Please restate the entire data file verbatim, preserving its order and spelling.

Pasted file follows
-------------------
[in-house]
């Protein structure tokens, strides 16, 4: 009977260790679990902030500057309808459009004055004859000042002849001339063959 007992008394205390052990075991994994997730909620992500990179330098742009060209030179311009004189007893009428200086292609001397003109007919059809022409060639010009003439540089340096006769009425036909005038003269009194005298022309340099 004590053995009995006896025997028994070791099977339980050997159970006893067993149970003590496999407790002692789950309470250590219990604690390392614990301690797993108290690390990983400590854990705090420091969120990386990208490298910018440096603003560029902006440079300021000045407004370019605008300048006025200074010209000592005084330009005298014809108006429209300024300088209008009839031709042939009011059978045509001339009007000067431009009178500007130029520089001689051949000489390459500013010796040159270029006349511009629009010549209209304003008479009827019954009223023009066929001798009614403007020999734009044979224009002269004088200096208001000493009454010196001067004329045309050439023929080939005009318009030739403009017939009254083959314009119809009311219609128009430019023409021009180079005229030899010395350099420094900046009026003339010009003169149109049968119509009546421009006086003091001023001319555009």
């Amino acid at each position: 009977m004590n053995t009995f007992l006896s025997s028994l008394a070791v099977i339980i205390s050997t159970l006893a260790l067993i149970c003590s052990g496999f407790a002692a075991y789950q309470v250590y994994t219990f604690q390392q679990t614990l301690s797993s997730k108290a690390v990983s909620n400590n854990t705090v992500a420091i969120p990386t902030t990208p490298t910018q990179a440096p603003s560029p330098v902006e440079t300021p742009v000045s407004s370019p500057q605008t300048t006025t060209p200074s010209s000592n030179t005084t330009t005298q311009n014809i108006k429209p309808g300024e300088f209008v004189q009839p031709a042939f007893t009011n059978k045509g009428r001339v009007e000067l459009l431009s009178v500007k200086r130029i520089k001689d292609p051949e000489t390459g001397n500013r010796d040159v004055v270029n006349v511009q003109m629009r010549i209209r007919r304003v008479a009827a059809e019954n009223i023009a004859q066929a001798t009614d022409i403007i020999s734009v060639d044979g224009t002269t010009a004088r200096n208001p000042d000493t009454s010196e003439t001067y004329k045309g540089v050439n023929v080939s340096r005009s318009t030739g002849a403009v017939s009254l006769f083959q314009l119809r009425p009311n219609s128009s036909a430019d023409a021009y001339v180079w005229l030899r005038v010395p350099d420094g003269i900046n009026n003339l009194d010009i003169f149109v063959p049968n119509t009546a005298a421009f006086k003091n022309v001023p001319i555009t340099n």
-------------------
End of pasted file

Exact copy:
[in-house]
């Protein structure tokens, strides 16, 4: 009977260790679990902030500057309808459009004055004859000042002849001339063959 007992008394205390052990075991994994997730909620992500990179330098742009060209030179311009004189007893009428200086292609001397003109007919059809022409060639010009003439540089340096006769009425036909005038003269009194005298022309340099 004590053995009995006896025997028994070791099977339980050997159970006893067993149970003590496999407790002692789950309470250590219990604690390392614990301690797993108290690390990983400590854990705090420091969120990386990208490298910018440096603003560029902006440079300021000045407004370019605008300048006025200074010209000592005084330009005298014809108006429209300024300088209008009839031709042939009011059978045509001339009007000067431009009178500007130029520089001689051949000489390459500013010796040159270029006349511009629009010549209209304003008479009827019954009223023009066929001798009614403007020999734009044979224009002269004088200096208001000493009454010196001067004329045309050439023929080939005009318009030739403009017939009254083959314009119809009311219609128009430019023409021009180079005229030899010395350099420094900046009026003339010009003169149109049968119509009546421009006086003091001023001319555009």
């Amino acid at each position: 009977m004590n053995t009995f007992l006896s025997s028994l008394a070791v099977i339980i205390s050997t159970l006893a260790l067993i149970c003590s052990g496999f407790a002692a075991y789950q309470v250590y994994t219990f604690q390392q679990t614990l301690s797993s997730k108290a690390v990983s909620n400590n854990t705090v992500a420091i969120p990386t902030t990208p490298t910018q990179a440096p603003s560029p330098v902006e440079t300021p742009v000045s407004s370019p500057q605008t300048t006025t060209p200074s010209s000592n030179t005084t330009t005298q311009n014809i108006k429209p309808g300024e300088f209008v004189q009839p031709a042939f007893t009011n059978k045509g009428r001339v009007e000067l459009l431009s009178v500007k200086r130029i520089k001689d292609p051949e000489t390459g001397n500013r010796d040159v004055v270029n006349v511009q003109m629009r010549i209209r007919r304003v008479a009827a059809e019954n009223i023009a004859q066929a001798t009614d022409i403007i020999s734009v060639d044979g224009t002269t010009a004088r200096n208001p000042d000493t009454s010196e003439t001067y004329k045309g540089v050439n023929v080939s340096r005009s318009t030739g002849a403009v017939s009254l006769f083959q314009l119809r009425p009311n219609s128009s036909a430019d023409a021009y001339v180079w005229l030899r005038v010395p350099d420094g003269i900046n009026n003339l009194d010009i003169f149109v063959p049968n119509t009546a005298a421009f006086k003091n022309v001023p001319i555009t340099n």